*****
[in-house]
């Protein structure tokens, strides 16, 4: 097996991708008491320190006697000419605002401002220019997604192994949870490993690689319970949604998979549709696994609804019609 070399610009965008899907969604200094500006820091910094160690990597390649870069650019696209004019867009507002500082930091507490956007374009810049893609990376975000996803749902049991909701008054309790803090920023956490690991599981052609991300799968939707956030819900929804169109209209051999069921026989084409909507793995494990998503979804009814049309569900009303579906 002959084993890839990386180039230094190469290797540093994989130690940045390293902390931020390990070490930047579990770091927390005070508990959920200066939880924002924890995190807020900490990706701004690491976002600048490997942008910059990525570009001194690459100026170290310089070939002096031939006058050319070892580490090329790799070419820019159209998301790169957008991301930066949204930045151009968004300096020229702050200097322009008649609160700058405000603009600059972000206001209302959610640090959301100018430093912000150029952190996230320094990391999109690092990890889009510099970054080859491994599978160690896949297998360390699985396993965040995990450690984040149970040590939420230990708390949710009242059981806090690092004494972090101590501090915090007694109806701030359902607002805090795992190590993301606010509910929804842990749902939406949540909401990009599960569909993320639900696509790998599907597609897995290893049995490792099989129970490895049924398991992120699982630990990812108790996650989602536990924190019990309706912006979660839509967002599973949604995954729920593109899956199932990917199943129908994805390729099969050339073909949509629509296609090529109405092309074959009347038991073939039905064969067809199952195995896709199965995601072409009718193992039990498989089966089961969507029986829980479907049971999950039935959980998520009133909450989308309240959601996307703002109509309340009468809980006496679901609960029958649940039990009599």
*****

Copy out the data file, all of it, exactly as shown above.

[in-house]
């Protein structure tokens, strides 16, 4: 097996991708008491320190006697000419605002401002220019997604192994949870490993690689319970949604998979549709696994609804019609 070399610009965008899907969604200094500006820091910094160690990597390649870069650019696209004019867009507002500082930091507490956007374009810049893609990376975000996803749902049991909701008054309790803090920023956490690991599981052609991300799968939707956030819900929804169109209209051999069921026989084409909507793995494990998503979804009814049309569900009303579906 002959084993890839990386180039230094190469290797540093994989130690940045390293902390931020390990070490930047579990770091927390005070508990959920200066939880924002924890995190807020900490990706701004690491976002600048490997942008910059990525570009001194690459100026170290310089070939002096031939006058050319070892580490090329790799070419820019159209998301790169957008991301930066949204930045151009968004300096020229702050200097322009008649609160700058405000603009600059972000206001209302959610640090959301100018430093912000150029952190996230320094990391999109690092990890889009510099970054080859491994599978160690896949297998360390699985396993965040995990450690984040149970040590939420230990708390949710009242059981806090690092004494972090101590501090915090007694109806701030359902607002805090795992190590993301606010509910929804842990749902939406949540909401990009599960569909993320639900696509790998599907597609897995290893049995490792099989129970490895049924398991992120699982630990990812108790996650989602536990924190019990309706912006979660839509967002599973949604995954729920593109899956199932990917199943129908994805390729099969050339073909949509629509296609090529109405092309074959009347038991073939039905064969067809199952195995896709199965995601072409009718193992039990498989089966089961969507029986829980479907049971999950039935959980998520009133909450989308309240959601996307703002109509309340009468809980006496679901609960029958649940039990009599």